Hopkins, the name of two United States brothers who were active in the patriot cause during the Revolutionary War.

Esek Hopkins (1718–1802) commanded the first American navy. He was born in what is now Scituate, Rhode Island. Hopkins was the owner of a fleet of merchant ships. During the French and Indian War he commanded a privateer against the French. On December 22, 1775, the Continental Congress officially named Hopkins commodore and commander in chief of the fleet. The fleet, a squadron of eight ships, soon put to sea from Philadelphia.

Hopkins's fleet seized two British forts on New Providence Island in the Bahamas, taking munitions and other supplies. On the return trip, four vessels, including a British armed schooner, were captured. Once in port, however, many of the sailors left to earn more pay elsewhere or were dismissed due to illness. Hopkins was censured by the Congress for not being able to put to sea again. Political enemies had him suspended from command in 1777 and dismissed in 1778. Hopkins served in the Rhode Island General Assembly, 1777–86.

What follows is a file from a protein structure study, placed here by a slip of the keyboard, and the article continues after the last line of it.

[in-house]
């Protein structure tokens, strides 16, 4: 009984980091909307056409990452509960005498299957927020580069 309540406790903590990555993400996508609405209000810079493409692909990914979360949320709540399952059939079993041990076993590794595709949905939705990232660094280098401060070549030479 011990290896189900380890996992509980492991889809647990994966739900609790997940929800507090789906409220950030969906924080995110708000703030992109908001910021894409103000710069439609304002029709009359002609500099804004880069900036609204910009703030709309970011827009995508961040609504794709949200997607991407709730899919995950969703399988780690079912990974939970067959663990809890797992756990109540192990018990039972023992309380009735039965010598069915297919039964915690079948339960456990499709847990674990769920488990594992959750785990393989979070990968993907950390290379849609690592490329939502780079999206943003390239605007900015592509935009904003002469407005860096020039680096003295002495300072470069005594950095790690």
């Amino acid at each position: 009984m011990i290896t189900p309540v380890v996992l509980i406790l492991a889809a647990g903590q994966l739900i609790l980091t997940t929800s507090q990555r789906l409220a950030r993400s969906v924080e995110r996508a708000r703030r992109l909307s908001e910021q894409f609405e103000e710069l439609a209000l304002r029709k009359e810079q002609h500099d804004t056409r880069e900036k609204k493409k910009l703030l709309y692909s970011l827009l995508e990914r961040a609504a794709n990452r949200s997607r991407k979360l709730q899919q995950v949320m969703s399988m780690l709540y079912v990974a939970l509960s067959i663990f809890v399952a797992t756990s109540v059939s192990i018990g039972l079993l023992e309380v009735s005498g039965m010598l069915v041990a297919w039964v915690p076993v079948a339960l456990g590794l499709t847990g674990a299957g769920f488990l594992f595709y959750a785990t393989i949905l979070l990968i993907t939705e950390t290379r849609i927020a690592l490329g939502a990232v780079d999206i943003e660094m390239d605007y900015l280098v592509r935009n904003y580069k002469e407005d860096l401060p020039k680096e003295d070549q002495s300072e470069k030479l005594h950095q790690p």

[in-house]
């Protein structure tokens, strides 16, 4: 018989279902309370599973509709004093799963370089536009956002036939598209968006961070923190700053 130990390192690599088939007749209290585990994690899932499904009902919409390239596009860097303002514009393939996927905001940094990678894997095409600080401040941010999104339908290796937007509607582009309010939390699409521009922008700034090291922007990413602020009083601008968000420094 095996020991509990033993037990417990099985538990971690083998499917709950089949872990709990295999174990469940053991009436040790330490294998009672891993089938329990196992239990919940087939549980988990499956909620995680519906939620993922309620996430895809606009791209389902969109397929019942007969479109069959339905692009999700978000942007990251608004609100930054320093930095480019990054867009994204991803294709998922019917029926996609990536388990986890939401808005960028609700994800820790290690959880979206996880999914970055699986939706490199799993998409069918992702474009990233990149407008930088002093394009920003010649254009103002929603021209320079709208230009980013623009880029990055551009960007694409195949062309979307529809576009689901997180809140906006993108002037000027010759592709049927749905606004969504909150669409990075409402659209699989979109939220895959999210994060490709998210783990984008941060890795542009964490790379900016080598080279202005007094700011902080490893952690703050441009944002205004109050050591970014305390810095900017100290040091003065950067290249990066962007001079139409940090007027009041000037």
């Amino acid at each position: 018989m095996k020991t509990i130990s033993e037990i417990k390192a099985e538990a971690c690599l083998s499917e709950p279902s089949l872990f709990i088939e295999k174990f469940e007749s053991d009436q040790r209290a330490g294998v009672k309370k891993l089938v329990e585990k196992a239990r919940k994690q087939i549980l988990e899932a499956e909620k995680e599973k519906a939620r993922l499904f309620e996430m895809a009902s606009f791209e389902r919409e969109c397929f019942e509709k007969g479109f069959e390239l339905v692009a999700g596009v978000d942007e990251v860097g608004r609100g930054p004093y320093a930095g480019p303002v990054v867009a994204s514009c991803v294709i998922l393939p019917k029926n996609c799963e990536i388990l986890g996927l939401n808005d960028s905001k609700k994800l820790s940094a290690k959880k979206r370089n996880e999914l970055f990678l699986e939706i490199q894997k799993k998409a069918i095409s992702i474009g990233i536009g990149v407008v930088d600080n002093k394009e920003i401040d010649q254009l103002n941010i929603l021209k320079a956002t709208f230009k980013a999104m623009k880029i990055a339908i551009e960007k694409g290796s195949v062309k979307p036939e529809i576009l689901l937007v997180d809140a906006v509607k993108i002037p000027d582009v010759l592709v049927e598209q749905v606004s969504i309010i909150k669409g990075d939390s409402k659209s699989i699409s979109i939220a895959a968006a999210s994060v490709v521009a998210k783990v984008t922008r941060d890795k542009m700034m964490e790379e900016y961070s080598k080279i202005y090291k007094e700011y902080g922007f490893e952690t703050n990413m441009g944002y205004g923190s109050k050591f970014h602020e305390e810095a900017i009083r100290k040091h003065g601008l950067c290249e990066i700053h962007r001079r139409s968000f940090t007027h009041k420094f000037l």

Stephen Hopkins (1707–1785) was a signer of the Declaration of Independence. Hopkins was born at Providence, Rhode Island. He became a merchant and a judge, and sat in the colonial assembly. Between 1755 and 1767 he served nine one-year terms as governor of Rhode Island. Hopkins was in the Continental Congress, 1774–80, serving as a member of the naval committee that chose his brother as commander in chief of the navy.